Yüksel Arslan returns to his homeland

Paint in tubes seemed artificial to him. It was as though the soul of a muralist from a very old age had in some way mixed with his.
He was constantly seeking colors he could call his own. One day, during his search for the natural, he found a formula in a book about prehistoric art. The writer of the book he bought from a bookstore at İstanbul's Tünel whispered into his ear the formula he had been searching for a long time. Everything was very clear; there he had a list of natural ingredients: soil, honey, egg, bone marrow, soap, herbs, oil… He mixed up the ingredients and boiled the mixture to make his own paint, he then applied the mixture to paper and glazed the paper with flint. He defined the contours of the figures with a sharp pencil; he painted his works with soil paints and Indian ink. Inspired by old bookbinders, he treated his works with water in which tobacco had been boiled to protect his works from insects. He named his unique style “arture”: a combination of the words “art” and “peinture,” the latter being the French word for painting.

This is why Yüksel Arslan, the 76-year-old Paris-based Turkish artist, does not count himself as part of any art movement. He combines painting, poetry and philosophy in a single medium. His works are not adorned with dreams, but they resemble a world built up of words. Looking at Arslan's works, one can almost hear the sound of a pen moving on paper. The secret behind Arslan's work is hidden in the act of reading, which takes up most of his time. He transfers his musings, as drawings and sketches, into small notebooks -- and there are many of these notebooks.

Turkish author Ferit Edgü defines Arslan with these words: “He likes to draw a picture of a thought; for this reason, the title of ‘painter' does not really fit him. He likes to call himself a sketcher-painter; however, calling him a ‘sketcher-writer' probably more aptly describes his work because he writes as much as he draws.”

Now let's lend an ear to what Arslan says about himself: “I immediately understood in the beginning of the adventure that painting was not an objective, but could only serve as a means for me. I needed to find something else; some other means of expression; something in between painting and writing, or painting and poetry. I can even go as far to say ‘another branch of art'.”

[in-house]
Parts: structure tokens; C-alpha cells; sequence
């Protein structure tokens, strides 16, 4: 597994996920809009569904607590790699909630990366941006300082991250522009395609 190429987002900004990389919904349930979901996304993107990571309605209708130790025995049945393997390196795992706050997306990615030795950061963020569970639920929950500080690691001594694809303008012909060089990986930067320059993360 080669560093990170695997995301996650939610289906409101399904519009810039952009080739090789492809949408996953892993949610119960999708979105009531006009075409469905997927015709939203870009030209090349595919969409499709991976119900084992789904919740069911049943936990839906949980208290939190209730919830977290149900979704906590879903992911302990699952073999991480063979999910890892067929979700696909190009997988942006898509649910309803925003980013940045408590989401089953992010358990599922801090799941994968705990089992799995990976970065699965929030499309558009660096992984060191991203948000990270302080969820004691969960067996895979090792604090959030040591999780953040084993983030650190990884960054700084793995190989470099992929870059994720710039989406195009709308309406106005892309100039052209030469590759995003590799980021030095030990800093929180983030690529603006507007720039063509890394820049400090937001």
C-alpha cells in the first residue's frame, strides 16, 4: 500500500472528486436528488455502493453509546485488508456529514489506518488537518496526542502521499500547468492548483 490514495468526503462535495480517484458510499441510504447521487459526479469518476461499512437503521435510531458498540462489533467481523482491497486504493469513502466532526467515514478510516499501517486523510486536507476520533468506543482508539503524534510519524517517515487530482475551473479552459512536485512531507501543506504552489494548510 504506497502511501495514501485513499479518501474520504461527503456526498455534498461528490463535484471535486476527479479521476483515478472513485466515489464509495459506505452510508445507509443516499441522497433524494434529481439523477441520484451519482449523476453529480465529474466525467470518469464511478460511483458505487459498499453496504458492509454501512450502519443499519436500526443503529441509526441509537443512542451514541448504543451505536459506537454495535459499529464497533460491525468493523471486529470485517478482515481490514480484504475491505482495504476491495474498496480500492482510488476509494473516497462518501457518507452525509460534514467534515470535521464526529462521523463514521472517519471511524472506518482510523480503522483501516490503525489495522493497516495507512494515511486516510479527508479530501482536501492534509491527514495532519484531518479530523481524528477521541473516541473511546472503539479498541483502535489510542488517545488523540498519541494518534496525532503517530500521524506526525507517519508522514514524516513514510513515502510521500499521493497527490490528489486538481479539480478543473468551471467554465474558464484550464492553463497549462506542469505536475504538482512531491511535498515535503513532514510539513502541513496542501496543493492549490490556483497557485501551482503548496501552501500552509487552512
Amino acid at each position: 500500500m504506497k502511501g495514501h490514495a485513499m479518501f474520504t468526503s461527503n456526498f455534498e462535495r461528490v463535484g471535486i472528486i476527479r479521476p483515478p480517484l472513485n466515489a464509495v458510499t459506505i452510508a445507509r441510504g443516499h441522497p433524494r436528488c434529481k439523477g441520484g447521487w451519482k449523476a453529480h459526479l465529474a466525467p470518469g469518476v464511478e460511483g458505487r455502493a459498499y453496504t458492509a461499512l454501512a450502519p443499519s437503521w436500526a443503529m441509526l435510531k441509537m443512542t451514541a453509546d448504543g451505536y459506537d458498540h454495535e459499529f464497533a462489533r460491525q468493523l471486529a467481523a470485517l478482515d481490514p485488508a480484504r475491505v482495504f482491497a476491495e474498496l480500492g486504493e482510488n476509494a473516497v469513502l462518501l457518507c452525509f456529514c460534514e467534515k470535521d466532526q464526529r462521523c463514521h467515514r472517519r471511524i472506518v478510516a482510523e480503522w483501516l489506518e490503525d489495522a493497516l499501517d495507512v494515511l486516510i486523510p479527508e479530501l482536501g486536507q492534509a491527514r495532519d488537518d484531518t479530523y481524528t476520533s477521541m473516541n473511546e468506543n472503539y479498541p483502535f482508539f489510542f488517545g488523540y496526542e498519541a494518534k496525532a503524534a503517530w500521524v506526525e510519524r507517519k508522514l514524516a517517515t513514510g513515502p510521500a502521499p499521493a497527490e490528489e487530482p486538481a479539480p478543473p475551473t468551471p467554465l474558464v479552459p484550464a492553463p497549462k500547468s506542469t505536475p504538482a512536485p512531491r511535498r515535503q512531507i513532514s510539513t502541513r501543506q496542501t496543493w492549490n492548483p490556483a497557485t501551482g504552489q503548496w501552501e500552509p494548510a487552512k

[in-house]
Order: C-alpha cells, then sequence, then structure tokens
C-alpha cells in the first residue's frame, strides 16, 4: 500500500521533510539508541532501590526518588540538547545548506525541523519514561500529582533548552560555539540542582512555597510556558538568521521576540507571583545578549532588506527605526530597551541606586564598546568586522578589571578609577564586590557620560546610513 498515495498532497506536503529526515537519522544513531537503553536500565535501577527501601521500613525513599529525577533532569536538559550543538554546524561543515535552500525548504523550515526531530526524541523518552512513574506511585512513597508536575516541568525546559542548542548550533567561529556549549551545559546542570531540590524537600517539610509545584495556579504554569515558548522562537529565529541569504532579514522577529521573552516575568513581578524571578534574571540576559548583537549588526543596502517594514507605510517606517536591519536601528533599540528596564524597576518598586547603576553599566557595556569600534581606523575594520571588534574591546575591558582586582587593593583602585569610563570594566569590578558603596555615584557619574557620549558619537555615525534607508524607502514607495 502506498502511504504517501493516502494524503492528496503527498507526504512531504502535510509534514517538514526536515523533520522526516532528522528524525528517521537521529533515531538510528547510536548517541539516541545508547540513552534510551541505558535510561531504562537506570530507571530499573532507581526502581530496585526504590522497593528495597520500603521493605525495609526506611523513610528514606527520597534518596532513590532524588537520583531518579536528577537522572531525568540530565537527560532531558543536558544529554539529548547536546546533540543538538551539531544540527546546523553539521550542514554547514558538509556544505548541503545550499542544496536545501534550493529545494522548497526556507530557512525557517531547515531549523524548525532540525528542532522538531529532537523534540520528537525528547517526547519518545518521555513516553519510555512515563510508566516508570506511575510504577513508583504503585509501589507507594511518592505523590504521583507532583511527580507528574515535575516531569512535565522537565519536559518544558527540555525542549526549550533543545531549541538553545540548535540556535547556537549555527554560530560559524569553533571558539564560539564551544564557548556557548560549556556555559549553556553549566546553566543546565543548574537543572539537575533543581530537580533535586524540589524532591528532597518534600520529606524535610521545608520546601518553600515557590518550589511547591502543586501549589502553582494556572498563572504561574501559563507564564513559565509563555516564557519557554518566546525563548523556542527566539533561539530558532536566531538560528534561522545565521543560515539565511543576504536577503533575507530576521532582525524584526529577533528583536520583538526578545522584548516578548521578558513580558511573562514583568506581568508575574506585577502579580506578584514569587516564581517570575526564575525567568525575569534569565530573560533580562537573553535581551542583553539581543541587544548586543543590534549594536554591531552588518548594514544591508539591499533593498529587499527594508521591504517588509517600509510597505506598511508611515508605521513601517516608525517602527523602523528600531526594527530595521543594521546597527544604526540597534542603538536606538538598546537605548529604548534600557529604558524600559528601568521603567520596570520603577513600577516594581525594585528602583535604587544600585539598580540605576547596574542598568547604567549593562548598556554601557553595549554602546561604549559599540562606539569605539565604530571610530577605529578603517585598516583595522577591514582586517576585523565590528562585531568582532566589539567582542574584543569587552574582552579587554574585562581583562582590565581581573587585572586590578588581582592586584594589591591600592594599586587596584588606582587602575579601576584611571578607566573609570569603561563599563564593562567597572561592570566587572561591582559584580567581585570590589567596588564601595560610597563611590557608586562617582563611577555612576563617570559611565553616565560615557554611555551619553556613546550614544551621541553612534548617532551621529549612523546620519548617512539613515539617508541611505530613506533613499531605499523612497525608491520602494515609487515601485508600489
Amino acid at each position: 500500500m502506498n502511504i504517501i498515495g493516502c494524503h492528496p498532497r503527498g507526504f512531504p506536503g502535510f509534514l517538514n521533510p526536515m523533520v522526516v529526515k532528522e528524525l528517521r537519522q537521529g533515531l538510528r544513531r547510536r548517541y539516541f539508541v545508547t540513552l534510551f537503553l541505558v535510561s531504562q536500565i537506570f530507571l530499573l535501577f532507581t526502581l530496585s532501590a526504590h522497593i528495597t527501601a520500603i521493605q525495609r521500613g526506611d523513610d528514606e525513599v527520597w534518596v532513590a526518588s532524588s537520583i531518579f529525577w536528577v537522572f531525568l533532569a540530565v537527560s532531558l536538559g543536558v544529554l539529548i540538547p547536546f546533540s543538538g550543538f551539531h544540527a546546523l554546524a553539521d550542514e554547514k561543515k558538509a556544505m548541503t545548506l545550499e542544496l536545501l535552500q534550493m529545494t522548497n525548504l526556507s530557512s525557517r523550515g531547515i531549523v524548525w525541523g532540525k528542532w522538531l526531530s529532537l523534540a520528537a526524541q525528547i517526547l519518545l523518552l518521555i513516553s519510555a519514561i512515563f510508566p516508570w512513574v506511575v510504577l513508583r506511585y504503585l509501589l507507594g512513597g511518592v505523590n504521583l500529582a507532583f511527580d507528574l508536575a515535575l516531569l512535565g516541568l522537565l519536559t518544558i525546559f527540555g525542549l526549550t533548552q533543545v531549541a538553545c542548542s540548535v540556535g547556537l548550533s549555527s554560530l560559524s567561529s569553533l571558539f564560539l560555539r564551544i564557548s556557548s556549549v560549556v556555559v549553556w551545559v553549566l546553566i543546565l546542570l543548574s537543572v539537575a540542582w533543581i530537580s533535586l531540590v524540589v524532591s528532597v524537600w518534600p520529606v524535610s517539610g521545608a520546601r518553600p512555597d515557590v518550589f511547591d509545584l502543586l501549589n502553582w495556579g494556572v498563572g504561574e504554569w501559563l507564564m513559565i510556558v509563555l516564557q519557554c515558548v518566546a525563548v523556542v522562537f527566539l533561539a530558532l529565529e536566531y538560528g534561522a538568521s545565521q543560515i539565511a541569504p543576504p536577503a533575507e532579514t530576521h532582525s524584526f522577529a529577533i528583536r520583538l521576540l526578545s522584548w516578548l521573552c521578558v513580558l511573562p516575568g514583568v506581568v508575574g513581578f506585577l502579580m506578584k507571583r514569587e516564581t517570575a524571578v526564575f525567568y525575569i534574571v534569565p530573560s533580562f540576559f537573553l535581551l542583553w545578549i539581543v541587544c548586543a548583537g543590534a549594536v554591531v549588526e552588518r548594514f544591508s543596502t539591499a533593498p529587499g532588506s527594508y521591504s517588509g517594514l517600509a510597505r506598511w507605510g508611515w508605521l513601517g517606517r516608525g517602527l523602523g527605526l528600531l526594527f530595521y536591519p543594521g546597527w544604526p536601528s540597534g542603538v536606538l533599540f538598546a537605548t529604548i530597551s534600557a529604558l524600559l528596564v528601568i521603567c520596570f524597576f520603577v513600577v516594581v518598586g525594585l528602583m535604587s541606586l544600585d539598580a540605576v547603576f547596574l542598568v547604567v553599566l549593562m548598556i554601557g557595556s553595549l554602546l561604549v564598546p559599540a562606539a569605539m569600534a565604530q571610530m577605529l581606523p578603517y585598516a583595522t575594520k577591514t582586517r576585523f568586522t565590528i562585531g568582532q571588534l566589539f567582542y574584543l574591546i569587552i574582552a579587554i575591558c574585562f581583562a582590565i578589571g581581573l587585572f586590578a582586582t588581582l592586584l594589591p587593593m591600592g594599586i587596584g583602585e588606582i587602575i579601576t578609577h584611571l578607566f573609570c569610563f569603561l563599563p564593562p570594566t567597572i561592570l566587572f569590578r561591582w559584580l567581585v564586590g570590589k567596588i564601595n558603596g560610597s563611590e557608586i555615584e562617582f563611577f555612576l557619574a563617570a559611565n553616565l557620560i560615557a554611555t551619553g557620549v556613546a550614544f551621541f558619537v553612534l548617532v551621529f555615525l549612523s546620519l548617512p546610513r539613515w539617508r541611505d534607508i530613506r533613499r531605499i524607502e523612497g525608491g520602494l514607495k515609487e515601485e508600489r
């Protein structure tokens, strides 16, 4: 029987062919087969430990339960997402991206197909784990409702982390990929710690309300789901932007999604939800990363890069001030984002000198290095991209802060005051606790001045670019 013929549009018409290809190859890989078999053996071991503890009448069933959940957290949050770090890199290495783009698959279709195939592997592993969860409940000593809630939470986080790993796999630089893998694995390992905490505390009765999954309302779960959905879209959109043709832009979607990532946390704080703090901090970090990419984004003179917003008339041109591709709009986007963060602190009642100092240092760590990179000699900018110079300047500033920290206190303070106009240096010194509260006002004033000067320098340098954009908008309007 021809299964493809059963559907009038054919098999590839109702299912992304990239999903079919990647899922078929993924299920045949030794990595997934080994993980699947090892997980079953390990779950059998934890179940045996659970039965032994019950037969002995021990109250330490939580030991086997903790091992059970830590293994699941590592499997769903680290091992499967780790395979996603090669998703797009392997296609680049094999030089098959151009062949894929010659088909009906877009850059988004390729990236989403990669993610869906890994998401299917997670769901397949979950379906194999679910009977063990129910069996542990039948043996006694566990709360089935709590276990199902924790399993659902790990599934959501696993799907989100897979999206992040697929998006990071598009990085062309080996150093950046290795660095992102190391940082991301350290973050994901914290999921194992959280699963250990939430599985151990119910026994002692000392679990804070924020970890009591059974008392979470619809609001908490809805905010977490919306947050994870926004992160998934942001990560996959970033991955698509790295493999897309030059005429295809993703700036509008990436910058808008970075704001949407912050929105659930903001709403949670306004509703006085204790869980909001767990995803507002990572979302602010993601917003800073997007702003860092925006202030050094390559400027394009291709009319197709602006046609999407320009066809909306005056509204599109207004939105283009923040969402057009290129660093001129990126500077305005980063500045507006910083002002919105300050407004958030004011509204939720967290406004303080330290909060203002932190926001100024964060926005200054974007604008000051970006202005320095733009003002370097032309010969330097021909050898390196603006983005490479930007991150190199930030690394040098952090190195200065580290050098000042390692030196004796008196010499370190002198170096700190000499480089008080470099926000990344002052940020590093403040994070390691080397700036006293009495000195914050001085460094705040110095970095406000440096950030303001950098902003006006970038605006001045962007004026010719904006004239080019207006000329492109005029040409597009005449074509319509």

Arslan was born in 1933 in İstanbul's Eyüp district to working-class parents; his father was a factory worker, and his mother was a housewife. He made a name for himself at a rather young age in the small neighborhood called Bahariye where his family lived. When he went to high school, he delved into the magical world of literature. Instead of enrolling in a fine arts academy, he chose to study art history at university. He opened his first solo exhibition in İstanbul in 1955. In 1961 he went to Paris upon a letter he received from Edgü. That was a milestone in his life. In 1970, he settled in Paris and did not return to his homeland -- up until his current retrospective at Santralİstanbul. This is a significant return as Santralİstanbul is located near Arslan's childhood home on the Golden Horn coast.

The retrospective offers an extensive selection from Arslan's work, starting from the 1950s to his present-day artwork, covering both the period before he introduced his “Arture” technique and after. Among the series featured in the show are "Artur(c)s," "The Capital," "An Attempt at Updating The Capital," "Influences," "Autoartures," "Man" and "New Influences," as well as a selection of the thousands of sketches he has drawn while creating these series.

The selection, brought together by curator Levent Yılmaz, features more than 500 works by the artist. Animals, humans, insanity, disease, hardship, poverty, capitalism, spirits stuck in between worlds and the lives of filmmakers and composers all appear as subject matters in Arslan's works, which are assembled in the form of series. Additionally, the collection includes his notebooks and his photographs and correspondence with people who have helped shape his artistic standpoint and intellectual outlook.

Arslan's unique, witty works can be seen until March 21, 2010, at Santralİstanbul.